A 'Harvey Effect' could produce a new-car sales surge at the end of 2017

As many as 500,000 vehicles could have been damaged or destroyed by Hurricane Harvey and the flood waters that ravaged the Houston area.

Those cars and trucks will be replaced, and the current dynamics of the market in the US could point consumers toward new rather than used vehicles.

“Buyers looking to replace vehicles destroyed by Harvey are stepping into a tough used car market,” Ivan Drury, an analyst at Edmunds.com, said in a statement.

“Prices are at record highs due to high volumes of near-new off-lease vehicles. On the other end of the spectrum, older used cars are holding their values at high rates and are in limited supply. Those who can’t afford to spend a lot are going to get squeezed on pricing, especially as a sudden increase in demand makes finding cheaper used cars even more challenging.”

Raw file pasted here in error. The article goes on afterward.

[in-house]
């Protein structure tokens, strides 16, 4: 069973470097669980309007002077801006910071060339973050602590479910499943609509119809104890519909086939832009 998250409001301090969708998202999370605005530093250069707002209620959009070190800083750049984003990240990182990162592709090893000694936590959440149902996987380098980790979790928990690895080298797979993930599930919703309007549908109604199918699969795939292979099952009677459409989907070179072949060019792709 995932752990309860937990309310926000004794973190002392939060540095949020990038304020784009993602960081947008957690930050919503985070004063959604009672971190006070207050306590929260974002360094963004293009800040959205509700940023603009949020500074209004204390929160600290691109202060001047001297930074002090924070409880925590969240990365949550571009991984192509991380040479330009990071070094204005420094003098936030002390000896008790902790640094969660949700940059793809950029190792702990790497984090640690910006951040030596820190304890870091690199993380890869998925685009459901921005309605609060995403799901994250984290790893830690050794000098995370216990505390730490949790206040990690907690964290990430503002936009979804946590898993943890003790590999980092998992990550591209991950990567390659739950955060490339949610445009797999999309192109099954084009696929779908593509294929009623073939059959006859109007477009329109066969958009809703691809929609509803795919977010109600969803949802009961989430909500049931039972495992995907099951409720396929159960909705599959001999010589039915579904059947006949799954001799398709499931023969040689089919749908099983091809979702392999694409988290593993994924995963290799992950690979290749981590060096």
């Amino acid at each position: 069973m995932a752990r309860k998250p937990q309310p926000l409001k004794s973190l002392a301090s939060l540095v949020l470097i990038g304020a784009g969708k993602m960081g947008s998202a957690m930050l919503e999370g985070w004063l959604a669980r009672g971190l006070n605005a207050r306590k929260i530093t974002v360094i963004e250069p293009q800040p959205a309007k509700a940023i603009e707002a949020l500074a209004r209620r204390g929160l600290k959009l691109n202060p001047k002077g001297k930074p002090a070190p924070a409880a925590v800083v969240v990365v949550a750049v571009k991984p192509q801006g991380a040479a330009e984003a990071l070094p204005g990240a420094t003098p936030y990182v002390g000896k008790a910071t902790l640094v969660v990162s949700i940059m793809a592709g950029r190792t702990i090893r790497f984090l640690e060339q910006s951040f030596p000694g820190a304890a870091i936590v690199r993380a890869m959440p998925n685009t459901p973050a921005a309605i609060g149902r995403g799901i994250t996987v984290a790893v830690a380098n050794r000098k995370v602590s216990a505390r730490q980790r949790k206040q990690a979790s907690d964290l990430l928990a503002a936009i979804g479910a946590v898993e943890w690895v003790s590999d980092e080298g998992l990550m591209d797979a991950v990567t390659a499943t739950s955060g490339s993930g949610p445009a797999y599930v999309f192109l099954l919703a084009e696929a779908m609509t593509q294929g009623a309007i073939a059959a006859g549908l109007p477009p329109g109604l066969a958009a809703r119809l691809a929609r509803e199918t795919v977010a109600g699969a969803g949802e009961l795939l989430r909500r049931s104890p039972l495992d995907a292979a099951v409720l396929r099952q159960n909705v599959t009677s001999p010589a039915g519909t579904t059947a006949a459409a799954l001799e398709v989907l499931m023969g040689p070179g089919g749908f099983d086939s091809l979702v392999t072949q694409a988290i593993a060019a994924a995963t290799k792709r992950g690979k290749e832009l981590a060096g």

The used-car market has been an area of fixation since the beginning of 2017 for those who closely follow US auto sales. A boom in sales in 2015 and 2016, accompanied by increased leasing, has encouraged everyone to brace for an onslaught of used vehicles hitting the market.

US Auto Sales GraphicBusiness InsiderUS auto sales have boomed but are slowing.

The assumption had been that this would depress sales of new vehicles — and the monthly sales data was pointing in that direction, as sales have declined in 2017 to an annual pace of about 16.5 million, after a record-setting 17.55 million in 2016.

Edmunds.com and Drury noted that Texas is the nation’s second-largest used-car market, with a roughly 70%-30% split between new and used vehicles for sales in 2017. Under normal circumstances, owners who lost a vehicle due to Harvey would turn to the used market, but prices there are so high thanks to vehicles holding value far better than in the past that it might make sense to turn to the new market.

It remains to be seen whether carmakers will capitalise on this “Harvey Effect.” The temptation will be strong: Texans love their pickup trucks, and if General Motors, Ford, and Fiat Chrysler Automobiles can leverage their advantages with this segment into significant fourth-quarter sales, they could finish out 2017 will big gains on these profitable vehicles.

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